There are dogs on your run, and you think, no way you’re afraid of these dogs, and only one comes at you, running like it might snip at you, and you stop and point at it, and say, “no,” and the dog stops then, really afraid of you, and you turn and keep running and feel bad when you pass a monastery where a line of monks, draped in deep orange and maroon robes, walk. They’re serene, but determined, and you’re not sure if that’s accurate because you only get a snapshot of now. You keep running and see more monks and cut back off the main road and loop back along the even-more narrow road that hugs the Mekong. Families and shop owners are on their knees, holding out alms and food—sticky rice and fruit and hard boiled eggs—and they wait for the monks to arrive and pray over their residence and work place. As you run, you watch a few exchanges. It seems dogmatic, sure, but feels real. To submit to something. That always feels real.

After your run, you watch a crew team sprint up and down the Mekong. They chant. There’s a rhythm to it that you can count, but you don’t understand the words. Is it kind of like jiayou in Chinese? At the back of the boat, one man sort of kneels so he’s higher than the others. He’s looking out in front of everyone, directing them by knocking on the boat’s side with his oar in between the rhythm of the team’s rowing.


At a recommended restaurant for lunch. The owner speaks English. You order Beef Laap.

“North Laap and south Laap is very different,” she says.

You have no point of reference, but you say, “yeah? How are they different?”

“South is more spicy.”

You order more fried fish in chili sauce and take a drink of papaya juice.

She says she has a one month-old son. “It’s good luck if the son looks like the mother and the daughter looks like the father,” she says.

My wife and I look at each other and then at our son and then to her.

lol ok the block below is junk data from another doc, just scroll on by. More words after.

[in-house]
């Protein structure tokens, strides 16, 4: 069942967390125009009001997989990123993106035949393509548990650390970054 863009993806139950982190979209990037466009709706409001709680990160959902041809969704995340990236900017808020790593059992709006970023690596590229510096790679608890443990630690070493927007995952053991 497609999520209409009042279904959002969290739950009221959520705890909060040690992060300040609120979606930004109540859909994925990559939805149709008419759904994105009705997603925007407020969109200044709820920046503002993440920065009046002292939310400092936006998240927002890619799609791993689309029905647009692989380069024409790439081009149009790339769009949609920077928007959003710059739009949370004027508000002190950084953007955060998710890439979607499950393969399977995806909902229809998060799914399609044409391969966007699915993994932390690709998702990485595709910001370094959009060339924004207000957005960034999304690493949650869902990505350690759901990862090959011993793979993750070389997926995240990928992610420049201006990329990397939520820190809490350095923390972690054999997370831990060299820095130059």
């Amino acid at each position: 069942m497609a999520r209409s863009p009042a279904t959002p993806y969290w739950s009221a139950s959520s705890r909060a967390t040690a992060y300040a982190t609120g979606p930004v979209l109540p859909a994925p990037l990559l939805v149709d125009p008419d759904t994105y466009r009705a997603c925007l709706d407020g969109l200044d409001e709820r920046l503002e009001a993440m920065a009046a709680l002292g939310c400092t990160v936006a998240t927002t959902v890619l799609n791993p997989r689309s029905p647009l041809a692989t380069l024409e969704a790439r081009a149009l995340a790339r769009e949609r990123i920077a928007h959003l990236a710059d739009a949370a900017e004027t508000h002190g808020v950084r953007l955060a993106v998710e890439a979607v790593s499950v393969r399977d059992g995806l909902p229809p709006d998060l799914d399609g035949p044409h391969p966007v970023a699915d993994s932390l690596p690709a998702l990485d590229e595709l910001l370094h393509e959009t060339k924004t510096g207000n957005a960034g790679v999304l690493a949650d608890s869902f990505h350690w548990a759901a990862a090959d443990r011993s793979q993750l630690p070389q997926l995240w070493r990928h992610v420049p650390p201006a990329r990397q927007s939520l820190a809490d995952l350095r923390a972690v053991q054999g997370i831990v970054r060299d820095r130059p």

“You have very good luck,” she says…


The next morning, you don’t wake as early, but the roosters are still crowing and there are no clouds, but the sun’s not so high, so it’s still early. On your run, you miss the monks, but this time you pass children walking and biking to school. They are wearing their school uniform: crisp, white, buttoned-up collar shirt and navy blue pants.



You just learned that word, but it’s the greatest phrase ever. It’s almost as great as “Asalamalakum.”




Every morning should be like this one.

You run.

Green. Lush. Overflowing rice paddies.

You run.

Cattle sauntering through fields, neck bells cackling.

You run.

Stilted, cozy houses on the horizon. Chicken satays grilling on road-side stands.

You run.

There’s a dog.

You run.



You run…you could run like this for miles and miles.


Or kilometers of monasteries…


On your last morning in Champasak, you decide not to run. You’ll take a bike ride with your son or take a walk or do something else, like read. Grey, dusty clouds hover over the Mekong. They don’t look like they’re going to move any time soon, and you think it might rain. There are other things to write, for sure, but you don’t want to think too hard about Laos. It’s too beautiful and peaceful and serene. You spend your last few hours thinking about how to submit to it all…